By Dr. Brett Ashley Crawford, ED AMT Lab
Here at AMT Lab we are a little over-fascinated with data. To that end we thought we should start sharing fun observations we are making about data created by our researchers and those across the country. Our premiere Second Sunday Survey (S3) post will share the connections between NEA surveys and the recent AMT Lab Ticketing Software Survey.
In 2008 the NEA conducted its Survey for Public Participation in the Arts. When analyzing the data, distinct differences in participation emerged. The researchers delved more deeply and produced a useful and insightful report entitled State and Regional Differences in Arts Participation: A Geographic Analysis of the 2008 SPPA. These differences include perceptions of what counts as both art and participation, with active participation taking a much larger role. Similarly, when the NEA researched the influence and impact of technology on participation in their report Audience 2.0: How Technology Influences Arts Participation, the impact shifted in rural zones with less immediate access to traditional arts.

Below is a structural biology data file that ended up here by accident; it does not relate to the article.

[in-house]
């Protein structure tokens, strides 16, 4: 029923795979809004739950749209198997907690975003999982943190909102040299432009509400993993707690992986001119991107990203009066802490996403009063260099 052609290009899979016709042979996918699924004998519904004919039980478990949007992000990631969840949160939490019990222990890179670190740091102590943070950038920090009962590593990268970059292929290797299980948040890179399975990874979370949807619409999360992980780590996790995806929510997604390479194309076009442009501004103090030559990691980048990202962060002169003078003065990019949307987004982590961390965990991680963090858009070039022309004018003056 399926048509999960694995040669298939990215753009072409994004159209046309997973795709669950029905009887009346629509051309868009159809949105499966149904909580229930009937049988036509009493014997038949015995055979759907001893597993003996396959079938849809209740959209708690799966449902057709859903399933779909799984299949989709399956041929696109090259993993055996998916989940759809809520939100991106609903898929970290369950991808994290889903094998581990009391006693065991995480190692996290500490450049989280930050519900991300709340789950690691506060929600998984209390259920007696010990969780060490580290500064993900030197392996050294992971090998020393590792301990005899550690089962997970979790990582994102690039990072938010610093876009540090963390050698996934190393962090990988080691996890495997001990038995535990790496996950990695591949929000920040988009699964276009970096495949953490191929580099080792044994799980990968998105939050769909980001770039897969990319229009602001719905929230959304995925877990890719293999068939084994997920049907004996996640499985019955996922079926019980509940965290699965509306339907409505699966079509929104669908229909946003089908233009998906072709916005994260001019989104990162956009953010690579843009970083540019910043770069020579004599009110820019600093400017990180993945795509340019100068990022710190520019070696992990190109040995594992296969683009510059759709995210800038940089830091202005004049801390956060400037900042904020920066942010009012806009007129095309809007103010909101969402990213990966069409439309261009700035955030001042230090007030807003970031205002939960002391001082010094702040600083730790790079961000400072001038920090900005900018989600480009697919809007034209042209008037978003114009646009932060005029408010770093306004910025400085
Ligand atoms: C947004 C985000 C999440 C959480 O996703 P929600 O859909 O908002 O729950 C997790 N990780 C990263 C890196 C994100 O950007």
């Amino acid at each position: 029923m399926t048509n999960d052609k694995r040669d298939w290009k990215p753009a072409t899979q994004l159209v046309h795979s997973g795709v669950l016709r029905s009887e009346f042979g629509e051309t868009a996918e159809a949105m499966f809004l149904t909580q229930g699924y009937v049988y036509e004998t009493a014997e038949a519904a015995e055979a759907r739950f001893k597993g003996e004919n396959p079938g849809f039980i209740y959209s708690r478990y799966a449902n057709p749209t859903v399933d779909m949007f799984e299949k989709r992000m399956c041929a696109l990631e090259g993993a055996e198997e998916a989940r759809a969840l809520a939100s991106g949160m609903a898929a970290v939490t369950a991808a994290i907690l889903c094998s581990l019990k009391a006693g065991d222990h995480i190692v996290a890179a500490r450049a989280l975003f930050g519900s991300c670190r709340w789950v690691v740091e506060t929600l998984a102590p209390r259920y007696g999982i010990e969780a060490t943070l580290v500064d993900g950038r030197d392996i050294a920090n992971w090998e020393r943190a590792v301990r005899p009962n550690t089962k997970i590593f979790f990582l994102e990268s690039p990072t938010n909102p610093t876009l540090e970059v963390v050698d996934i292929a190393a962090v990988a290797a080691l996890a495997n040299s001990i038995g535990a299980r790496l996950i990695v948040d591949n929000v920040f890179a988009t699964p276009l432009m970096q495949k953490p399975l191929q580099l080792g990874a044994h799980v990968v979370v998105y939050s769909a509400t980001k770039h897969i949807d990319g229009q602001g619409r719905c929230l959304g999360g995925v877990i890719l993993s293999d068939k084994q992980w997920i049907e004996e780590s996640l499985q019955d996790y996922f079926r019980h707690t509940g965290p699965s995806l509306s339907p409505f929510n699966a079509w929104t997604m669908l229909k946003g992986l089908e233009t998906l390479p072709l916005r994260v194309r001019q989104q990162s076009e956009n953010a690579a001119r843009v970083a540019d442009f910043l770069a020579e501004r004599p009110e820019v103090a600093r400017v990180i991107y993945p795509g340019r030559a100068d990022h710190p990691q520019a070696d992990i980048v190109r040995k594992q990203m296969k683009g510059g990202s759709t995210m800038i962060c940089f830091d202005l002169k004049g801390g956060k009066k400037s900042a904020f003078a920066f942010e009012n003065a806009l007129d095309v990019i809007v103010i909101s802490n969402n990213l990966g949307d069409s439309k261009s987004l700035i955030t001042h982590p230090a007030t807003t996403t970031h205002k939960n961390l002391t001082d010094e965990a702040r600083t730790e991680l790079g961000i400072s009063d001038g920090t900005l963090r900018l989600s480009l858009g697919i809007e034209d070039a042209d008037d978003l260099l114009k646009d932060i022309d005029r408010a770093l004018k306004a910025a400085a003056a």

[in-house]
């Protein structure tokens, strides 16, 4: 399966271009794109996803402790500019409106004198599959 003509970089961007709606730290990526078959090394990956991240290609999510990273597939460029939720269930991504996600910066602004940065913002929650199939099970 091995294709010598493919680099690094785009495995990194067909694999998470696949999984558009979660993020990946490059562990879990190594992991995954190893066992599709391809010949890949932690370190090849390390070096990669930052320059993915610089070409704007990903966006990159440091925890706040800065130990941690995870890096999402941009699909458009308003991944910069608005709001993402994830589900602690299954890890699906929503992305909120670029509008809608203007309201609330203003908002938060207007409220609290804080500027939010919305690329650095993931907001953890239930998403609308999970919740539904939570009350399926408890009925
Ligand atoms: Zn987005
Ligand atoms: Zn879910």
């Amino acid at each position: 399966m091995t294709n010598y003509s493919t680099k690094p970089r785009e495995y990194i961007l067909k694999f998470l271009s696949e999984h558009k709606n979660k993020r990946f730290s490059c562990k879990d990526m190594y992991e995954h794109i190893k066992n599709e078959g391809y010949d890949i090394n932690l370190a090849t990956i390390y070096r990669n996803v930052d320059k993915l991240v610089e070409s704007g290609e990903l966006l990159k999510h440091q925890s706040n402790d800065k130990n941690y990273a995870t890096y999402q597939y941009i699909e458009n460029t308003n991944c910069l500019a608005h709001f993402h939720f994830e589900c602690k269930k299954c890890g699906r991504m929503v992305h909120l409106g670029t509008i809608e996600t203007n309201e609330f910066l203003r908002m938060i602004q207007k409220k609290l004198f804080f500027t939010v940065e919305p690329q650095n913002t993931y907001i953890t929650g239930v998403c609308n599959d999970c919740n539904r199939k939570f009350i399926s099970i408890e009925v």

These reports informed AMT Lab researchers when designing and analyzing the 2015 Ticketing Software Survey. The survey successfully met the goal of a broad geographic data set.
AMT Lab’s results noted more similarities than differences. Survey analysis for organizations within the U.S. suggested geographic regional differences in usage and importance of particular features; however, many features were ranked equally across the country. Overall regional differences were most notable in features addressing shared services, vendor support satisfaction, membership and ticket forgery prevention. Midwest arts organizations seem most dissatisfied with vendor support.
Rural and urban differences aligned in two distinct areas: user interface expectations and habits and vendor satisfaction. Urban organizations served users engaging with or asking for features newer to ticketing systems, like printing at home, while larger budget organizations showed higher values for features like bar codes. As arts organizations make plans for their technology, their user’s access to technology and comfort with various user interfaces must lead market facing decisions. As a manager originally from rural Missouri, I am aware that truly rural areas are still far underserved for connectivity.
Canadian organizations revealed significantly different feature usage than the USA, but this was possibly due to the fact that the majority of organizations all used the same ticketing solution.
Throughout our new Ticketing Software Report, analysis crosses geographic, discipline, and budget differences. If there are software questions you have about the arts, let us know. We are planning for future research projects.
Enjoy your data!
Dr. Brett Ashley Crawford